1Reduce Power Usage of Arduino
Remove the AMS1117 from the Arduino board it is the Voltage regulator which dissipates heat for voltage reduction.
We use a buck converter which takes less power.
In this case it's on the right side of the board.
There are 4 pads on the board that will need to be "connected" in order for the board to work without this regulator. The 3 lower pads you can see connected to the AMS1117.
The center and right pad should be connected to each other and to the top pad. (invisible in the above image) Use a thin wire to accomplish this.
2Connect the Buck / Boost converter
The left side of this image will connect to the Arduino (will get to that in a minute)
The right side of this image you will need to connect to the Power connector (+ to red - to black)
NOTE: Make sure to bridge (connect) the two connectors on the right side that are close to each other (One of the Pin's is to "ENABLE" the buck converter).
Tip: Alternatively you can attach a on-off switch on this connector.
Now to the left side of the buck converter.
Connect the + wire to the VCC pin
Connect the - wire to the GND pin
3Attach 300 to 500 Ohm resistor to Pin 8 (330 is an easy value I had here)
A resistor has no polarity so just make sure it is positioned on the top side of the board so your back side of the PCB remains nice and smooth. (Easier for attaching / piggybacking)
Make sure to isolate the wire for it not to touch any components on the board.
I usually use some shrinking tube to cover and insulate the resistor.
Heat it for it to make the tube shrink.
4Neopixel workings and connecting
Ok, first the basics; so -in short- "how a Neopixel works".
Neopixels or WS2812B work using what they call a shift register.
They are addressable through a serial protocol meaning you can send all pixel information to the first pixel which will only use the first N bit's to determine it's own color and brightness; after "processing" it's own pixel data it will immediately forward the remaining information to the next pixel(s) which will do the same.
Check this video for some basics on NeoPixels; one of my favorite components:
Our Pixel is the following formfactor:
The arrows indicate the forward direction of the signal.
The Din indicates the DATA IN pad.
The Neopixels normally require a pretty stable 5 Volt powersource but since our Buck / Boost converter and our 9v battery provide enough stable power on the output we will ignore the need for filters / buffers (in this case a buffercapacitor).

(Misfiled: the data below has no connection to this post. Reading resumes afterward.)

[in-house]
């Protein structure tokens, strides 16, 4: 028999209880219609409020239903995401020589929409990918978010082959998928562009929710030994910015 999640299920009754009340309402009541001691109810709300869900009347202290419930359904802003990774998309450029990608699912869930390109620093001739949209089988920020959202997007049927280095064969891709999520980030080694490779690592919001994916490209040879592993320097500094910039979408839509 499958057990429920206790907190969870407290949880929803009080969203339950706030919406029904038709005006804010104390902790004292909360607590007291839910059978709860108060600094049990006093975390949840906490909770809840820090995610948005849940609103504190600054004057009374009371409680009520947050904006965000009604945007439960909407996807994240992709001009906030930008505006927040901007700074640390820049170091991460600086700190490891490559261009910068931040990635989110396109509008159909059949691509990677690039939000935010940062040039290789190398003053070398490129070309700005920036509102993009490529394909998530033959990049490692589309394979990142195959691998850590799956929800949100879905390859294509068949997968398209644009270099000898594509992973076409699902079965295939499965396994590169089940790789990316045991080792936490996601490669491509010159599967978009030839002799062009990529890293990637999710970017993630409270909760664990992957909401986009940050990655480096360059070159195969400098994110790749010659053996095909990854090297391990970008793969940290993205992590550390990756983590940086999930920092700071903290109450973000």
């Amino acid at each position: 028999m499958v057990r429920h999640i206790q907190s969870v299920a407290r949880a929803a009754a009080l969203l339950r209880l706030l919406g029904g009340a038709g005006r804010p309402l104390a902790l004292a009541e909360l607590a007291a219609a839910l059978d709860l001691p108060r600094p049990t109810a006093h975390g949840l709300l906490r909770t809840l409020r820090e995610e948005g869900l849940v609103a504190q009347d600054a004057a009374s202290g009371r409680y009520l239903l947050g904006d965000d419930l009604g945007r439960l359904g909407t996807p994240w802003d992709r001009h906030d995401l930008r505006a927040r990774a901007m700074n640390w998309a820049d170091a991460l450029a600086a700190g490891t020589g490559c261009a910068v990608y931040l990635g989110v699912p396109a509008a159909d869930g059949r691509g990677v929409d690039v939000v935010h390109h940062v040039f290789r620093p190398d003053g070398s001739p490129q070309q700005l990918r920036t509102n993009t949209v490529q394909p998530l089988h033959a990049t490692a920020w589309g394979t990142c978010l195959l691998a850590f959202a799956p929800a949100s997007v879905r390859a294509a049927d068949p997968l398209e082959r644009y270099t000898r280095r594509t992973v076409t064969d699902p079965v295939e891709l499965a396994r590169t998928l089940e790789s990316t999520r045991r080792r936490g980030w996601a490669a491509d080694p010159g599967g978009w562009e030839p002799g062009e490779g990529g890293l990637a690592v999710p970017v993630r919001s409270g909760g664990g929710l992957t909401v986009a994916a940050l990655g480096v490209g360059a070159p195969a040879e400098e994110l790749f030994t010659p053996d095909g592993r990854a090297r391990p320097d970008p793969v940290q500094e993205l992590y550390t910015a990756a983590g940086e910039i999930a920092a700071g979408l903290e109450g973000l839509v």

When increasing the amount of LED's it is advisable to add capacitors to the strip so the voltage drop when lighting to full white and full brightness will not make the power and voltage drop to the lower minimum threshold of the pixels to work.
TIP 1: When you experience pixels flickering or showing the wrong colors you either have a wrong resistor on the Din pin or your voltage is either too high or tool low.
TIP 2: Make sure not to use a too thin wire gauge because that could make the voltage drop due to internal resistance or length.
As a power source I took the (+)5v of the Arduino and the (-) GND of the Arduino.
Vin could be used as well since we soldered a shortcut between the INPUT and OUTPUT pads of the AMS1117.
Connecting the first pixel is easy:
1. Attach + 5v wire to the + pad
2. Attach the GND (Ground = - ) wire to the - pad.
Source Pixel Destination Pixel +5v Out +5v In GND Out GND In Dout Din
Use the double sided acryl tape to stick the pixels to the mask.
Make sure to position them so they will not shine in your eyes yet light the outline of the "skull"
TIP: I often use "Hot Snot" or Hot glue to fixate cables and cover the soldered joint with the PCB so the wire won't break at this position.
5Uploading the skech
Connect the Arduino to your computer and upload the sketch that is added in the files of this project.